On the issue of poverty, last Wednesday in the Budget I showed that if we could combine the rise in the child tax credit with getting more single parents back into work we could take 300,000 more children out of poverty. I just hope that the Liberal party will reconsider its position on these issues. The single most important factor—Opposition Members should recognise this—in taking children out of poverty in the past few years has been the introduction of the child tax credit and helping single parents and others into work. That has taken 700,000 children out of poverty. The measures that I announced last week will take another 300,000 people out of poverty. No party in the House has produced an alternative plan to take so many people out of poverty. More children have been taken out of poverty in the past few years than in any period for 40 years.

Kerry McCarthy (Bristol, East) (Lab): I welcome my right hon. Friend's announcement of the increased pay for nurses. That will make a great deal of difference. It will make a great deal of difference to nurses working in my constituency. Does the Chancellor agree that it is in the spirit of the Gershon review that we move resources from back-line to front-line services?
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Mr. Brown: That is absolutely what we are trying to achieve. We want to move resources from back-office services by means of technological change to the front-line caring services, especially in the NHS. My hon. Friend will notice that the average salary for a nurse is going up today from £27,000 to over £28,400. That is to recruit more nurses into the national health service. I would have thought that, as a former nurse, the hon. Member for Mid-Bedfordshire (Mrs. Dorries) would welcome what we are doing today. It represents both fairness to nurses and achieving anti-inflation discipline in the economy.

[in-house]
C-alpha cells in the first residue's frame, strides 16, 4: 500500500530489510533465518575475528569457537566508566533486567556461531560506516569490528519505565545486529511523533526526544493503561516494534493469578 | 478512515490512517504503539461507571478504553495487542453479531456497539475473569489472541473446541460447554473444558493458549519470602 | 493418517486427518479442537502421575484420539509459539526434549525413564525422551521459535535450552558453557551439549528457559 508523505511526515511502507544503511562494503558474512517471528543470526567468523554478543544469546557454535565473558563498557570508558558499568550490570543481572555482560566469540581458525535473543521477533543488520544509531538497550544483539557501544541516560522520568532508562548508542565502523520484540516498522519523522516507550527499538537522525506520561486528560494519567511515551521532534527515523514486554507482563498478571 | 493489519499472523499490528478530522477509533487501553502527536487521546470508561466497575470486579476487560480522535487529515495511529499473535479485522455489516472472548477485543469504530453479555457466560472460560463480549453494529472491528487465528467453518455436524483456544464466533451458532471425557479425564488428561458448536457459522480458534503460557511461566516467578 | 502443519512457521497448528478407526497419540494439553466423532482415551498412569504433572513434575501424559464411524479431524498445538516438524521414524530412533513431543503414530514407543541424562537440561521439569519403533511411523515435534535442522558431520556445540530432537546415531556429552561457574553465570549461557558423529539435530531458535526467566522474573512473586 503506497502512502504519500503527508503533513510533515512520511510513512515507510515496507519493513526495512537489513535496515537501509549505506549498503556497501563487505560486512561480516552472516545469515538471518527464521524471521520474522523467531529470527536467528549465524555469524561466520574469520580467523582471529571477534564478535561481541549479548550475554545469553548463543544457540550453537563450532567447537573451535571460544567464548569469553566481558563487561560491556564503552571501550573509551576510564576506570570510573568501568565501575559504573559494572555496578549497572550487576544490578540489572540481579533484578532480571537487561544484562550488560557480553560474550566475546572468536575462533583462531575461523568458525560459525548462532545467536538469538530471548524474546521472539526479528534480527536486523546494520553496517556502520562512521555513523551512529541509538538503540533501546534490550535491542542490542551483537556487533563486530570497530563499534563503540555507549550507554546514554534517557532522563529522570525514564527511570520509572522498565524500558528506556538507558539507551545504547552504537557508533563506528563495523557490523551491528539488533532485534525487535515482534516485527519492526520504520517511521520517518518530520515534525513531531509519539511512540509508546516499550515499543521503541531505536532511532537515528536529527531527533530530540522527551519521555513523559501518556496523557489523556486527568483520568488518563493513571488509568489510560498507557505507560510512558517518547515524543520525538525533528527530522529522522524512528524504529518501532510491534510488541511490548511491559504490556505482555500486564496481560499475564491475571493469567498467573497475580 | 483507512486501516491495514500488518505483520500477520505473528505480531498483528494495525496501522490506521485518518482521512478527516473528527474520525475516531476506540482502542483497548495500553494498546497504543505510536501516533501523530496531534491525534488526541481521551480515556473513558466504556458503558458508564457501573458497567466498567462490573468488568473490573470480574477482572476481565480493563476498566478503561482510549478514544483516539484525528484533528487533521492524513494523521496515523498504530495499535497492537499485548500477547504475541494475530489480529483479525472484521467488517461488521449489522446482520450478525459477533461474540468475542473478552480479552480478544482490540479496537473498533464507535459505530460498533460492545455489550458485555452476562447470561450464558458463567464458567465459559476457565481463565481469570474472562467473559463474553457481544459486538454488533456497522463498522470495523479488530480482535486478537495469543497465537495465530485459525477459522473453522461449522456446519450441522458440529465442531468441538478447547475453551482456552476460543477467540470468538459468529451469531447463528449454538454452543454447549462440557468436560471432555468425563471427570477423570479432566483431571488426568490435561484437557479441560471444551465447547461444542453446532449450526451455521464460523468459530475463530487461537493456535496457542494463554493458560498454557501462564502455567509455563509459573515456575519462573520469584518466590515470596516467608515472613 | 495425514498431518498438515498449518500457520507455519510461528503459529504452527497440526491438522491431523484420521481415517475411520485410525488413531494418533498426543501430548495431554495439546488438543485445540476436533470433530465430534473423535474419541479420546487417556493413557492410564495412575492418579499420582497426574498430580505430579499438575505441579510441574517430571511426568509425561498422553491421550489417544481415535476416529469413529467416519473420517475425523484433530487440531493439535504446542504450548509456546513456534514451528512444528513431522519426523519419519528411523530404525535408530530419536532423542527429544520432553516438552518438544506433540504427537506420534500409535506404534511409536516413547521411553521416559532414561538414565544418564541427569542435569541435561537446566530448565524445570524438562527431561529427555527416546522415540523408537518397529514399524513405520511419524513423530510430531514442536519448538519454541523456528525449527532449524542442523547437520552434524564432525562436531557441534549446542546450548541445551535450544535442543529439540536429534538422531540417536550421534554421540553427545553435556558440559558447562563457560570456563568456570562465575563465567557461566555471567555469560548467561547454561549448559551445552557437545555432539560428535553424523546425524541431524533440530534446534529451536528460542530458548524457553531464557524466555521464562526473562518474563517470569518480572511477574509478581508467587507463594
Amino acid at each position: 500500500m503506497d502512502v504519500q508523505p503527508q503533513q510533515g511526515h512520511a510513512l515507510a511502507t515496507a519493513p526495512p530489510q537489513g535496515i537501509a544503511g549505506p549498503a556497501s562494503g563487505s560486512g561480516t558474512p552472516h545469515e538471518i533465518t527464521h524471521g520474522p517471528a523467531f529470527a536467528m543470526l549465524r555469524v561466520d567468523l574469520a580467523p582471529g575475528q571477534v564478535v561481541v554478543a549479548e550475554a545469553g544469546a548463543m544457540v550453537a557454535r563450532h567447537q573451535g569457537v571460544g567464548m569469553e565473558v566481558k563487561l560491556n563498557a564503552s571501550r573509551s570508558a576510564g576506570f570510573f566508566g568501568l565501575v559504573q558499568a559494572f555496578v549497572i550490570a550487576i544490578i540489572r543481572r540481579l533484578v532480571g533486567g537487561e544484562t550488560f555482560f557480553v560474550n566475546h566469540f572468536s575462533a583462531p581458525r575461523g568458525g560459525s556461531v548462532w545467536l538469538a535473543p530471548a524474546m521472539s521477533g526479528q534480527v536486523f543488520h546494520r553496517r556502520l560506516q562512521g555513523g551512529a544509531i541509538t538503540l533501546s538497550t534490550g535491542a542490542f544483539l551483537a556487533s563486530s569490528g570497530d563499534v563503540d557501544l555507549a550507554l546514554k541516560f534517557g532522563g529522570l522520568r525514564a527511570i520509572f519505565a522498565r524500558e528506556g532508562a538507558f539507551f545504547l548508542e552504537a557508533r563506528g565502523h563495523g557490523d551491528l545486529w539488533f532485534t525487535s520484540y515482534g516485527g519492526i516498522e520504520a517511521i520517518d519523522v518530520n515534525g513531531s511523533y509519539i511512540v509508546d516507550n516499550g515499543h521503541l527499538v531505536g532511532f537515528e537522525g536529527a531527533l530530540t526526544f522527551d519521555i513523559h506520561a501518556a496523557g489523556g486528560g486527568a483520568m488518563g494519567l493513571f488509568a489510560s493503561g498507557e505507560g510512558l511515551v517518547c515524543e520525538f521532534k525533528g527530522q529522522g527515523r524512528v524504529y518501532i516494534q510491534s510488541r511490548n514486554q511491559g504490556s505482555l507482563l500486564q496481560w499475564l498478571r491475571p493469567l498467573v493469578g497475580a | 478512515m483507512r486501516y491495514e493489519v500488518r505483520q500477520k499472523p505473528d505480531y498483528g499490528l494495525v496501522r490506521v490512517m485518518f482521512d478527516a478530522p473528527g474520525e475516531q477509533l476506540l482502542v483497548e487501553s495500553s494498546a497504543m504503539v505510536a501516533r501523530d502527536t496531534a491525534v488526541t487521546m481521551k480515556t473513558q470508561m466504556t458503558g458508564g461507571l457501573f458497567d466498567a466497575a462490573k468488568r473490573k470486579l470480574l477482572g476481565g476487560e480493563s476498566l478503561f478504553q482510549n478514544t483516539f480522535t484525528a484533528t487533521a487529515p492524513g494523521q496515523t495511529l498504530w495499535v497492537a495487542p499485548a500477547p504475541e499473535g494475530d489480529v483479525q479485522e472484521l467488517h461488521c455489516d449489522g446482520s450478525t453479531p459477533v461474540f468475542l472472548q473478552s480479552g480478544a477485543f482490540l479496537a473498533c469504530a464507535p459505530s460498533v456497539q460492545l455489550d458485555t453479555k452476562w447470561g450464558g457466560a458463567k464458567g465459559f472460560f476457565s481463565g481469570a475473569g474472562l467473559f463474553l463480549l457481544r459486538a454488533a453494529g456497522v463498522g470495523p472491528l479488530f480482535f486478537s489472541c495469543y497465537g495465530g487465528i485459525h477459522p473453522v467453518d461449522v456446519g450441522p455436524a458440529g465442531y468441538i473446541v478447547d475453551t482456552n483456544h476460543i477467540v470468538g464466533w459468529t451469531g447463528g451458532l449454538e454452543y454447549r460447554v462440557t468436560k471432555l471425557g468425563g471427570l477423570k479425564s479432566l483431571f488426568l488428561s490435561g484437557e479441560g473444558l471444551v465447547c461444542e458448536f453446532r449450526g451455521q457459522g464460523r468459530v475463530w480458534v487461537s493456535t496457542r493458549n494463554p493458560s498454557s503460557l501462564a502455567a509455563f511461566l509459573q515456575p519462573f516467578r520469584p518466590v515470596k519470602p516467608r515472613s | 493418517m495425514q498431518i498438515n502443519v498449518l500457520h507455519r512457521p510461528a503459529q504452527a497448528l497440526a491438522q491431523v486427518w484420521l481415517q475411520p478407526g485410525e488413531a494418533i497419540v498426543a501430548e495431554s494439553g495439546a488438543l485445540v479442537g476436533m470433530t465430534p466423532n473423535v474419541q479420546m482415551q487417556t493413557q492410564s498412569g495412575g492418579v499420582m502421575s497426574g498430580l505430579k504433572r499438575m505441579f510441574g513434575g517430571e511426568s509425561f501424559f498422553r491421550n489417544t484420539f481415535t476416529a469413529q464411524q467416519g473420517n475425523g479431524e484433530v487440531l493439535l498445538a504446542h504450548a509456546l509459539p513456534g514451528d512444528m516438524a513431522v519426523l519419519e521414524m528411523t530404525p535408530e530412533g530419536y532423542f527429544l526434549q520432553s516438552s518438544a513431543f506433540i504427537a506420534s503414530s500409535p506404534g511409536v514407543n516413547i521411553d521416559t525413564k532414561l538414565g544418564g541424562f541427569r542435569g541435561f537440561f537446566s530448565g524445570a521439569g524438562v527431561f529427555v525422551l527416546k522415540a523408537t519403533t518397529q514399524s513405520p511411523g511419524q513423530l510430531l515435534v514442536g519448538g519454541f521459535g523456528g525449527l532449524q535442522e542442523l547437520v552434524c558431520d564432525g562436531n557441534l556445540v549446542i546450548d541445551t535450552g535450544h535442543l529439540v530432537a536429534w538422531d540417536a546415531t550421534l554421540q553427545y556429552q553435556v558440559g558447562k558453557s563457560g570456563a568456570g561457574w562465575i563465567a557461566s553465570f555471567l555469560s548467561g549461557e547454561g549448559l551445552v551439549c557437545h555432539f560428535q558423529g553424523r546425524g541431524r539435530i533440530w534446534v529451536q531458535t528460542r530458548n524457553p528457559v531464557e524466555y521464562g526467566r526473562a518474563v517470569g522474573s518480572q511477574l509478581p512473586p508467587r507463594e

Mrs. Theresa Villiers (Chipping Barnet) (Con): Several hon. Gentlemen wrongly claimed that I was banned from the Budget debate, but on Tuesday night I suspect that the real Chief Secretary wished that he had been banned from it.

The Chancellor has always claimed that the Gershon review would produce efficiency savings without having an impact on quality of service. Does he agree with the Chairman of the Select Committee on Work and Pensions who said of the impact of Gershon on Jobcentre Plus:

Are not the Government failing some of the most vulnerable people in Britain by presiding over what the Select Committee described as "truly appalling service levels" at Jobcentre Plus?

Mr. Brown: I would think more of the Conservatives' position if they were not in favour of cuts in basic services in the first place. If the hon. Lady really wants to look at evidence, why does she not look at the National Audit Office report? Mr. Keith Davis of the NAO said:

The report noted that there were many examples of good progress and listed all of them. If people want an overall view of the effect of Gershon, which has brought 40,000 post reductions, they should look at the NAO report and what it says in support of what the Government are doing.

Stephen Hesford (Wirral, West) (Lab): A nurse who came to see me over the weekend told me that because we are investing in front-line services, particularly nurses, she is looking forward to an increased career as a nurse practitioner or a nurse consultant. Does not my right hon. Friend agree that, far from damaging front-line services, that is an example of resources being moved from the back office to front-line services?

Mr. Brown: Surely, the challenge is to make the savings that we are talking about and then to improve front-line services. The difference between ourselves and the Opposition is that the shadow Chancellor committed himself, on GMTV only a few days ago, to cut the share of national income taken by the state—a £17 billion cuts programme this year, with £16 billion next year. That can only damage basic services in the economy.